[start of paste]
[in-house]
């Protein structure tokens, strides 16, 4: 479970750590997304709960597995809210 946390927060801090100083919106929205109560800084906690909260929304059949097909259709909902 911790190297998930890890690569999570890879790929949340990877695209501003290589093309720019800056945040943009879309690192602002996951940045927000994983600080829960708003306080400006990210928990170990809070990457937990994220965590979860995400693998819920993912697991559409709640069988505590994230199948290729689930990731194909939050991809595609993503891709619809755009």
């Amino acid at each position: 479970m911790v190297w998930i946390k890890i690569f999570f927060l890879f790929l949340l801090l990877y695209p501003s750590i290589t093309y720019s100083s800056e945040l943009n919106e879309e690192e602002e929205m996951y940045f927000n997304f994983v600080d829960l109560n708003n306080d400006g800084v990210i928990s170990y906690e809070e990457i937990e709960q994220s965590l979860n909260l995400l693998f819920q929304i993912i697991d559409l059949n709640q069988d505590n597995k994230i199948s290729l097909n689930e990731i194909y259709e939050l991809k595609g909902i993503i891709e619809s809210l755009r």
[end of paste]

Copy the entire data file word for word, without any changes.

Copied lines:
[in-house]
């Protein structure tokens, strides 16, 4: 479970750590997304709960597995809210 946390927060801090100083919106929205109560800084906690909260929304059949097909259709909902 911790190297998930890890690569999570890879790929949340990877695209501003290589093309720019800056945040943009879309690192602002996951940045927000994983600080829960708003306080400006990210928990170990809070990457937990994220965590979860995400693998819920993912697991559409709640069988505590994230199948290729689930990731194909939050991809595609993503891709619809755009």
């Amino acid at each position: 479970m911790v190297w998930i946390k890890i690569f999570f927060l890879f790929l949340l801090l990877y695209p501003s750590i290589t093309y720019s100083s800056e945040l943009n919106e879309e690192e602002e929205m996951y940045f927000n997304f994983v600080d829960l109560n708003n306080d400006g800084v990210i928990s170990y906690e809070e990457i937990e709960q994220s965590l979860n909260l995400l693998f819920q929304i993912i697991d559409l059949n709640q069988d505590n597995k994230i199948s290729l097909n689930e990731i194909y259709e939050l991809k595609g909902i993503i891709e619809s809210l755009r």